Online, the dead live on as digital ghosts.
You may have encountered some of them, perhaps without even knowing it.
As more and more people pass away, their online profiles will soon outnumber the living ones, especially on Facebook.
This creates a lucrative opportunity for scammers and hackers who prey on the deceased and their friends and family.
What is ghost hacking or ghosting?
They’re not trying to break into your account. They’re using your dead relative or friend’s account instead. It’s a scam called ghosting. With cybercrimes already costing internet users $10.2 billion and more than 1.4 million cases of identity fraud reported so far this year, online scams are becoming more prevalent dangers in our lives.
Why do scammers use your deceased loved one’s account?
Losing a loved one is hard enough, but it can be even harder when their online identity is compromised by hackers. Hackers may try to access your relative’s Facebook account to send spam, scam or malicious messages to their friends and family.
They may also try to steal their personal or financial information or use their account for other nefarious purposes.
Cybersecurity solutions company Check Point reported a 38 percent increase in global cyberattacks just last year.
How to secure your deceased relative’s Facebook account
Step 1: Memorialize a deceased loved one’s account
Fortunately, there are ways to protect yourself. Facebook has a feature that allows you to memorialize your deceased loved one’s profile.
- Go to the Facebook website and log in
- Click on your profile photo on the top right of your screen (on desktop) or on bottom right (on your mobile device) and select “help & support” in the drop-down menu (on desktop) or lower on the page (on mobile)
- Click on “Help Center”
- In the help center, use the search bar to search “memorialize request”
- Select the option that helps you best
This Facebook form lets you memorialize a loved one’s page. All you need to do is provide some basic information and documentation.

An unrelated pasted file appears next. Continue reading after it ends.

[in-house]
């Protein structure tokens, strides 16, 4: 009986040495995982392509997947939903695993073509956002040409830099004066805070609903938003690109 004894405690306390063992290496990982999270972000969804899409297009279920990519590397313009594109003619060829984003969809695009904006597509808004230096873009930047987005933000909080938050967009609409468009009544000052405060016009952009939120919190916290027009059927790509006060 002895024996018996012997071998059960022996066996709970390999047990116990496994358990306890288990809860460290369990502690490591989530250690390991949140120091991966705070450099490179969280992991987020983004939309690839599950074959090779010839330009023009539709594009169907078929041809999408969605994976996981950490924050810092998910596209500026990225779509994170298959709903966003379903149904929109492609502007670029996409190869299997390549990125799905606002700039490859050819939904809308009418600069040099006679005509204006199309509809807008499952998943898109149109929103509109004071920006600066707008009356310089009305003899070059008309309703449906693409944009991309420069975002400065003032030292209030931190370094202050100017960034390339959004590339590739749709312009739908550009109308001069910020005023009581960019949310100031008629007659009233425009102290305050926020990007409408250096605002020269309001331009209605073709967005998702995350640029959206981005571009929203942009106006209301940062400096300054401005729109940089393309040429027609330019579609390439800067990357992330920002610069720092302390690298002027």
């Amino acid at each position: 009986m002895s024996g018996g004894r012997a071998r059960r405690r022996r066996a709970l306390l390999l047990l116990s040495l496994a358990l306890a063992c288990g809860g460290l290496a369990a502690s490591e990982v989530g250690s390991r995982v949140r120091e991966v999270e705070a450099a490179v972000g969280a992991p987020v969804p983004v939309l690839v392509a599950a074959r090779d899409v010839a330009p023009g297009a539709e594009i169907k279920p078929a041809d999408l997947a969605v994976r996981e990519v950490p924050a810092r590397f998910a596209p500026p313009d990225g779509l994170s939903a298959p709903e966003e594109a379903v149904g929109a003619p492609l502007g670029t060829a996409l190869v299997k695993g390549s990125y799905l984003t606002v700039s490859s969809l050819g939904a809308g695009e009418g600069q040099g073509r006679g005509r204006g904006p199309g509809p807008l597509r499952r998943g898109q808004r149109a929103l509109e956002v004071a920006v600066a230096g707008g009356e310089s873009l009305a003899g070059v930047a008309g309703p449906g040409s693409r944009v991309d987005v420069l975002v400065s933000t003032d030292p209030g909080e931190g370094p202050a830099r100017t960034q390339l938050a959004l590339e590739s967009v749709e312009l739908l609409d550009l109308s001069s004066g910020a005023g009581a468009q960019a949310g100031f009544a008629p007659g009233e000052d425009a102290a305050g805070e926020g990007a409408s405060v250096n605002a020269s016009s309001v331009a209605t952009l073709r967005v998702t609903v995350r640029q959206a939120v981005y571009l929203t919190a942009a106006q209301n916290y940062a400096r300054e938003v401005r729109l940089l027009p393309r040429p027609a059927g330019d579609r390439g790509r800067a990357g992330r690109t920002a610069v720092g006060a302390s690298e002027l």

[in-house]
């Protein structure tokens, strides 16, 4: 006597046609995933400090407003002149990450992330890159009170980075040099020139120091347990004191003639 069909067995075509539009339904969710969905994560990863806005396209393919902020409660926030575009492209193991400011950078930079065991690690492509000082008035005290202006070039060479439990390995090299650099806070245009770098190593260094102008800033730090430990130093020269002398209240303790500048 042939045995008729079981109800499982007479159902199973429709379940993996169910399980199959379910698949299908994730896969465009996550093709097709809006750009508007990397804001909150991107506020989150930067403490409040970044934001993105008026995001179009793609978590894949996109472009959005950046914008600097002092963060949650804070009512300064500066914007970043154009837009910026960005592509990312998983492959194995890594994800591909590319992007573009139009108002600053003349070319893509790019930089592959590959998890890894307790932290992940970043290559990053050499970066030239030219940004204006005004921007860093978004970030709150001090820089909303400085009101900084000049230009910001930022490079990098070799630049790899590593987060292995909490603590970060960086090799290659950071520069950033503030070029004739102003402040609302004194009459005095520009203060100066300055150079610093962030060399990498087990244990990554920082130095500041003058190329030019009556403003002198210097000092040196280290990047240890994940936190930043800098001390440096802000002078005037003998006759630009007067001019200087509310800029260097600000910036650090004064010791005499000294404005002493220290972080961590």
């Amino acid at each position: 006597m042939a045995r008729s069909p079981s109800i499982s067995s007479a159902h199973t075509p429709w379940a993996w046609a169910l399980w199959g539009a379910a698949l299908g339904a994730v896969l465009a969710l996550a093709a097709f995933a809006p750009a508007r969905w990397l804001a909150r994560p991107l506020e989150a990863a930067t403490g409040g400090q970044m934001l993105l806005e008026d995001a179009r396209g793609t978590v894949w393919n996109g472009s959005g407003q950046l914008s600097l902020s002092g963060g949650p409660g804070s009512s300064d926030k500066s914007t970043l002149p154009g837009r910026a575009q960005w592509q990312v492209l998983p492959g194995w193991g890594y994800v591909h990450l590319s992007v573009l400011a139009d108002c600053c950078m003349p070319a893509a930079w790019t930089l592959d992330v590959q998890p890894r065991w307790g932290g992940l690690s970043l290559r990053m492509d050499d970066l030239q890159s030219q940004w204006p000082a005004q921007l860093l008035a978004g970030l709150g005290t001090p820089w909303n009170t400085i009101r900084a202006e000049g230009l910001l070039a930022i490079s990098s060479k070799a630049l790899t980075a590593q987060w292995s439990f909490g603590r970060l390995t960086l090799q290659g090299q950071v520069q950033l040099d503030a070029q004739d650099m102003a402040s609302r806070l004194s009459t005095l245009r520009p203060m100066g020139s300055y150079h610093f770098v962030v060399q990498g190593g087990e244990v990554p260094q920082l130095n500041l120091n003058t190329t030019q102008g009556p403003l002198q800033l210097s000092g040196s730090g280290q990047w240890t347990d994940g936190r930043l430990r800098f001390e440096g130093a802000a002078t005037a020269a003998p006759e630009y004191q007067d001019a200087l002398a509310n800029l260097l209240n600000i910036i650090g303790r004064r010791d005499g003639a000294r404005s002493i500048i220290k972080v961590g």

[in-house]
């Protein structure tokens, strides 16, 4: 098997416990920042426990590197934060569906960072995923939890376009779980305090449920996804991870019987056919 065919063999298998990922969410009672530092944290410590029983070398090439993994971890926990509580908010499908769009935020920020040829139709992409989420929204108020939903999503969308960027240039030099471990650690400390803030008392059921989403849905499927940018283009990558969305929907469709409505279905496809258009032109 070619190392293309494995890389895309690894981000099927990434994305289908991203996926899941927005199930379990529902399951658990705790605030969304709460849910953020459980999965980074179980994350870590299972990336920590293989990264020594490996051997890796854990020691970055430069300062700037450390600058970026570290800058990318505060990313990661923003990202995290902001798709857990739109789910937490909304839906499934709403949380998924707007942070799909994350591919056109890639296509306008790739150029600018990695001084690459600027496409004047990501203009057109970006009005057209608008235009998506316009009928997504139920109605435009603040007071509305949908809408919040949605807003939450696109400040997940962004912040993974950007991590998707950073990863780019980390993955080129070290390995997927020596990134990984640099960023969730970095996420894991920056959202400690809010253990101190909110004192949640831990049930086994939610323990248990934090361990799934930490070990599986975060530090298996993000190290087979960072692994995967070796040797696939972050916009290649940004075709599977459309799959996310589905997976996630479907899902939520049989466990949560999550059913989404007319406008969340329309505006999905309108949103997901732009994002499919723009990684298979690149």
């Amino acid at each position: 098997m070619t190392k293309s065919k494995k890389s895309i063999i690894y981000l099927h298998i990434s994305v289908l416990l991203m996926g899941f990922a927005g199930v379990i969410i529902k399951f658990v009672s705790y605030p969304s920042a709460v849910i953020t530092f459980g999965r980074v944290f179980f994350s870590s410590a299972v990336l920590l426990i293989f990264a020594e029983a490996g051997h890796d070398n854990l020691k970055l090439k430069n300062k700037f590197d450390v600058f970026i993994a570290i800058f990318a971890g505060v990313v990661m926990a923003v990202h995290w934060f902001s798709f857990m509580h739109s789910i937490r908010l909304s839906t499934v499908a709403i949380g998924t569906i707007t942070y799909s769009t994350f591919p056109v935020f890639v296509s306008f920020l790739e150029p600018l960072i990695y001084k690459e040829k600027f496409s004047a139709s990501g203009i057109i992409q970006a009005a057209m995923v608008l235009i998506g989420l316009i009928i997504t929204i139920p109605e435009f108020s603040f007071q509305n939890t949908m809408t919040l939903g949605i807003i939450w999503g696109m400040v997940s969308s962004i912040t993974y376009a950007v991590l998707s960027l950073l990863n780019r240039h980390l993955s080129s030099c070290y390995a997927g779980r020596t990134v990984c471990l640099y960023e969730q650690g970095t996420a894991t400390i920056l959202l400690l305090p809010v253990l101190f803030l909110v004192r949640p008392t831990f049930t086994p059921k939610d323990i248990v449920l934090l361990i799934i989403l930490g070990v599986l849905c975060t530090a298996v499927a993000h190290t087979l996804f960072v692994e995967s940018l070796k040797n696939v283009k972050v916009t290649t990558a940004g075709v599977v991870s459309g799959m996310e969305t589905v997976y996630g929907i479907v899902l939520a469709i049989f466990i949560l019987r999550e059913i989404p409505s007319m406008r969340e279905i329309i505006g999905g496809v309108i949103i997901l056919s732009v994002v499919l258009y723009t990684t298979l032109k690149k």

Step 2: Request Facebook delete your relative’s account after they pass away
If you don’t want your relative’s Facebook account to remain online after their death, you can request that Facebook delete the account permanently. This will remove the profile, photos, posts, comments and messages from Facebook.
To do this, you need proof of death, such as a death certificate, obituary or memorial card. You also need proof of authority, such as a power of attorney, birth certificate or will. You can submit your request through this link. Facebook will review your request and delete your relative’s account if it meets their criteria. This may take some time, so please be patient.
Deleting your relative’s account is a way to protect their privacy and prevent hackers from accessing their account. However, it also means that you and their friends won’t be able to see their memories or posts on Facebook. You should consider this option carefully before making a decision.
Step 3: Use strong and unique passwords
Create strong passwords for your accounts and devices and avoid using the same password for multiple online accounts. This will prevent hackers from accessing your personal information and assets, even if they manage to breach one of your accounts.
Consider using a password manager to securely store and generate complex passwords. It will help you to create unique and difficult-to-crack passwords that a hacker could never guess.
Second, it also keeps track of all your passwords in one place and fills passwords in for you when you’re logging into an account so that you never have to remember them yourself. The fewer passwords you remember, the less likely you will be to reuse them for your accounts.
Additionally, a password manager can help you to update your passwords regularly and delete any accounts that you no longer use. This will reduce the risk of your passwords being compromised by hackers or scammers who may try to impersonate you or your deceased relatives.
Get more details about my best expert-reviewed Password Managers of 2023 here.
Step 4: Use 2-factor authentication